• Mandate/ Priority
    • Monitoring/ Control
    • Persistence
    • Skills
    • Marketing the benefits

We didn't do all the necessary things

nor did we do the things we did in the right order!

and then there was the xgea reference model
And then there was the xGEA Reference Model

…a consistent set ofstandards and reference architectures that facilitate the secure and efficient sharing of information, products and services

A device for broad engagement

and a supporting standards and architecture framework saf
And a supporting Standards and Architecture Framework (SAF)

DOMAIN VARIATIONS

Domain-specific technical specifications (reference architectures and standards)

Standards and Architecture Framework

(SAF)

=

  • SAF & xGEA RM
  • principles (inc. TOGAF)
  • governance processes
  • operating models
  • associated standards
  • …enables delivery of the ICT Strategy

CORE STANDARDS

Pre-existing

e-GIF heritage

  • Components of e-GIF including:
  • Technical Standards Catalogue (TSC)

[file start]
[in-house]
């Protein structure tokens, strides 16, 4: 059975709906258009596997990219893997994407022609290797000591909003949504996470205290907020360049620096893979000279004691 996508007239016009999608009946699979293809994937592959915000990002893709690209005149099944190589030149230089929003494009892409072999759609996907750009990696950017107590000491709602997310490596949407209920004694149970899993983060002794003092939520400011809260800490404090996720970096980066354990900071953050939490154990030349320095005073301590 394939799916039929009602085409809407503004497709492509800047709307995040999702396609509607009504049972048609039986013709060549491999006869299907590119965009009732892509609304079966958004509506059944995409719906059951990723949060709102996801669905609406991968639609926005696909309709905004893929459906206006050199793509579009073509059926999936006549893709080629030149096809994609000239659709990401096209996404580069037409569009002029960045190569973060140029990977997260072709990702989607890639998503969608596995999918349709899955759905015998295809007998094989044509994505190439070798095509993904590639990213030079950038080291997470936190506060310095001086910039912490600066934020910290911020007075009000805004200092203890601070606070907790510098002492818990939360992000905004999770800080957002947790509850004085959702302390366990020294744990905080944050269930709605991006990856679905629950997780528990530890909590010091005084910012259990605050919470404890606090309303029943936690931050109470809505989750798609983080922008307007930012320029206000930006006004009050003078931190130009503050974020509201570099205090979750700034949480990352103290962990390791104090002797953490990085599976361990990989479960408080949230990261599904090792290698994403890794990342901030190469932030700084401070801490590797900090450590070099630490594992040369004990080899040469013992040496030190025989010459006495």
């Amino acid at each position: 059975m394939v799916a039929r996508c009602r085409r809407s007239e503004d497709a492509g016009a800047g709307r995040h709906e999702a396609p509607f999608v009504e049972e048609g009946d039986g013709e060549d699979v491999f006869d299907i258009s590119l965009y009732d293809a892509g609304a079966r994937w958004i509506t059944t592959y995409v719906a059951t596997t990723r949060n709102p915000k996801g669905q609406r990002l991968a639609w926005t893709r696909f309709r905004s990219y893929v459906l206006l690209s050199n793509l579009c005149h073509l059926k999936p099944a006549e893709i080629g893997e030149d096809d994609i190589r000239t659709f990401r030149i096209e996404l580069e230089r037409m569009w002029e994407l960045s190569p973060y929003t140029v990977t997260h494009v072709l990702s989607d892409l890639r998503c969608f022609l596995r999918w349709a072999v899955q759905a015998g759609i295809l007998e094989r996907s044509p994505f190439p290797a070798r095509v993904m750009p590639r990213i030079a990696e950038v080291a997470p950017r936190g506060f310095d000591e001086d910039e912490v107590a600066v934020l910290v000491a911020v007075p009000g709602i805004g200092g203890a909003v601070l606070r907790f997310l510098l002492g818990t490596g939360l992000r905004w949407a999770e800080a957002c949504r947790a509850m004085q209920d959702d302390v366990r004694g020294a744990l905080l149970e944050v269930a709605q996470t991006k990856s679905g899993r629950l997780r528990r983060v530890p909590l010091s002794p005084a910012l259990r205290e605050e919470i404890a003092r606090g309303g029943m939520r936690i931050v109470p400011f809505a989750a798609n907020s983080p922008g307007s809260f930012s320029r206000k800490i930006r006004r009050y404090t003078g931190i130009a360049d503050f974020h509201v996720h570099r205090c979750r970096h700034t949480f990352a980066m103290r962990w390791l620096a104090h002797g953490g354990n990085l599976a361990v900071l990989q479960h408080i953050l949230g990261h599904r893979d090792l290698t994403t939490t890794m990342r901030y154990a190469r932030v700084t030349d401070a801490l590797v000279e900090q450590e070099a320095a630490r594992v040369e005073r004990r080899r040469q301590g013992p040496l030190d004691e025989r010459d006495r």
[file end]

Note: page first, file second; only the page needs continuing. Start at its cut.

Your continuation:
• Government Data Standards Catalogue (GDSC)
  • e-Government Metadata Standard (e-GMS)
quick reality check
Quick reality check...

March 2010

September 2000

  • Recommended giving the new Office of the e-Envoy dual key responsibility with the Treasury for the release of funding for e-government projects
  • A Conservative government will also strengthen the role of the government CIO, which will have the power to implement IT open standards, open data and other IT policies across government departments.
current state
Current state?

"The current CIOs just don't listen. They're remote from the reality of the changes that need to be made."

"We should stop talking about IT projects. There should be no such thing.

The trouble is the CIOs aren't involved in public services, so IT is all they think about.”

"Government needs to bring in a new set of IT leaders who sit on Department Boards and take real ownership of IT. Only then will you start to fix the problems."